Stonewalling is a technique used by people to deliberately delay having to respond or cooperate with others. A stonewaller stalls or refuses to discuss his or her motivations or to listen to another’s point of view.
People may want or need an answer: “My parents invited us for Thanksgiving, should we go?”, “I’d like to get that home entertainment center,” “I received a great job offer in Stonewall City, will you be willing to move?” Discussions are an essential part of a relationship.
Occasionally, stonewalling within reason can be a way of taking the time needed to contemplate a difficult situation. However, if stonewalling becomes common place when a difficult question arises, problems will compound and relationships will disintegrate into isolation and resentment.
If you tend to stonewall, it’s essential that you respond in some way right away even if it is just to buy yourself time. At least suggest a specific day when you’ll discuss the question or problem. Nothing is more important in a relationship than the ability to openly discuss differences of opinion or preferences.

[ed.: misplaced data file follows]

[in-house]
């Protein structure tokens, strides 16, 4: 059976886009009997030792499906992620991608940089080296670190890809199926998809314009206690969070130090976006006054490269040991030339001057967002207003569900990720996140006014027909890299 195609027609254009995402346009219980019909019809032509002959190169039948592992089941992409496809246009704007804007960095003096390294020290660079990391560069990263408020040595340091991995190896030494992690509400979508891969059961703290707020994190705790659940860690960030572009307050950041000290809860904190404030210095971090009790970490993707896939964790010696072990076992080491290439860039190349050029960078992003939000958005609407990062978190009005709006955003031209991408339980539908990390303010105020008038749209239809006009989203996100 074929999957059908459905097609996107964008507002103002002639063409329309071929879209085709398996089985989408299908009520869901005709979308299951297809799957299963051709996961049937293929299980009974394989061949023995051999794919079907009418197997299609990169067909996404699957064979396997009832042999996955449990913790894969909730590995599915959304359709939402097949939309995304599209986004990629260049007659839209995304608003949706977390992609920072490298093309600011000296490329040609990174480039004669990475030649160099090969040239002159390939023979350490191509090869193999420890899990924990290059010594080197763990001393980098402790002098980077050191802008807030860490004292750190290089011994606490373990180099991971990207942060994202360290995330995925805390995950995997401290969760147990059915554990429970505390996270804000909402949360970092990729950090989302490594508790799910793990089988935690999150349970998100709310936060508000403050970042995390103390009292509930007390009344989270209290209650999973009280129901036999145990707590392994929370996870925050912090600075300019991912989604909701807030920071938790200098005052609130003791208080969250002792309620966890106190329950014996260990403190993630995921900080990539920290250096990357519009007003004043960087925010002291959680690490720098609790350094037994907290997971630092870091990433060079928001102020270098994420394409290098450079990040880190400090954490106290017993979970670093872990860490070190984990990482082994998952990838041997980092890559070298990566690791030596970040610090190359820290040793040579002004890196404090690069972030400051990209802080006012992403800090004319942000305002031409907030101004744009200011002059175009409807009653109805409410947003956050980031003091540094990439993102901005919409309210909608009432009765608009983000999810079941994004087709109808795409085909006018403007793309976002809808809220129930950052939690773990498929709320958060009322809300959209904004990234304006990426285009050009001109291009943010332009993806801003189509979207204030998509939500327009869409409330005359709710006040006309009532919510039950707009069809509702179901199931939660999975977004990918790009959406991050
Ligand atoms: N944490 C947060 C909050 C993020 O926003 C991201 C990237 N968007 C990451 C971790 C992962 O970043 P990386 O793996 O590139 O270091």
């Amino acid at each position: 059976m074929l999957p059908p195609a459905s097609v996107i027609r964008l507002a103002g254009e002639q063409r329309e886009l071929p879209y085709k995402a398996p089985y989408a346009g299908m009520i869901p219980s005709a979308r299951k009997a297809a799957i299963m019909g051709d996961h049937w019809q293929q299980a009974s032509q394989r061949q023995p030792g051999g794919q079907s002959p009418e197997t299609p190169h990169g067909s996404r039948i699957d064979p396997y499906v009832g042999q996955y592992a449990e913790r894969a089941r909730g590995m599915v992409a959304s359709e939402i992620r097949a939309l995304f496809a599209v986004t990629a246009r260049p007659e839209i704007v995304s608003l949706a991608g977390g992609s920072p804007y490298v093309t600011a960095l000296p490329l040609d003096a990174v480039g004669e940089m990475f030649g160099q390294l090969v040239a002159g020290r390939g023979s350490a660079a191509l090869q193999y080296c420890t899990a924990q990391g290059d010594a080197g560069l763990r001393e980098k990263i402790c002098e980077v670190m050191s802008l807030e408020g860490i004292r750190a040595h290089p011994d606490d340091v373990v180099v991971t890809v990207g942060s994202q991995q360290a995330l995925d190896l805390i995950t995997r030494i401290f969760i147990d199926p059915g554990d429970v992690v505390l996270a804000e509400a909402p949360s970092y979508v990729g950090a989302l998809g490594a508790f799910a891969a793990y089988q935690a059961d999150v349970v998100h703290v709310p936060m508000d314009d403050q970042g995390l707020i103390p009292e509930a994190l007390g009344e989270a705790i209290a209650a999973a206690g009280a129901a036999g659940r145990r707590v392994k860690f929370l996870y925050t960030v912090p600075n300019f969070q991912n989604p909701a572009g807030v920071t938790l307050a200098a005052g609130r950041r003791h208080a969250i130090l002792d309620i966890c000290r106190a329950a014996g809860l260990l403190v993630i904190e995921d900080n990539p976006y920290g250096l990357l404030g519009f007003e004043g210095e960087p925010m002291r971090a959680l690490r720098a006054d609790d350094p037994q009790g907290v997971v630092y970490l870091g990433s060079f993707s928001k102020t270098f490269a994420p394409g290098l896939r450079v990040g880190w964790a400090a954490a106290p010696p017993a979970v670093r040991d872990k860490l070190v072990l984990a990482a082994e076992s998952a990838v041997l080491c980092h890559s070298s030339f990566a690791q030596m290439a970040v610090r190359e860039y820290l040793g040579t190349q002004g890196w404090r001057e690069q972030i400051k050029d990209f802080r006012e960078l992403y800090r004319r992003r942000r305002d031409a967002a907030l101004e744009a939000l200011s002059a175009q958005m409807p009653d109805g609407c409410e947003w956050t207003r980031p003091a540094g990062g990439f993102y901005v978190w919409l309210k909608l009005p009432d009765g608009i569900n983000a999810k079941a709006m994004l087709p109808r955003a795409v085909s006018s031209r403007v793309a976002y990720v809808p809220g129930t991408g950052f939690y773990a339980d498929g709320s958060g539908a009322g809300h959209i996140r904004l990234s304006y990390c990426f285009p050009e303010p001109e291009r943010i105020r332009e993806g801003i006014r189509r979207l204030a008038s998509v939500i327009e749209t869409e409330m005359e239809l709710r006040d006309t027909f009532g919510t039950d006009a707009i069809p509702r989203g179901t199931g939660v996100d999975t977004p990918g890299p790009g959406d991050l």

If you are dealing with a stonewaller, ask for specific detail and a time-frame. To ease communication, you can say, “I’d like to know what you’d prefer to do or what the pros and cons are for you regarding this decision.”
A stonewaller is often afraid of conflict or is uncomfortable expressing his or her feelings and preferences. So, it’s important to be compassionate and avoid being reactive when he or she does communicate.
by Alison Poulsen, PhD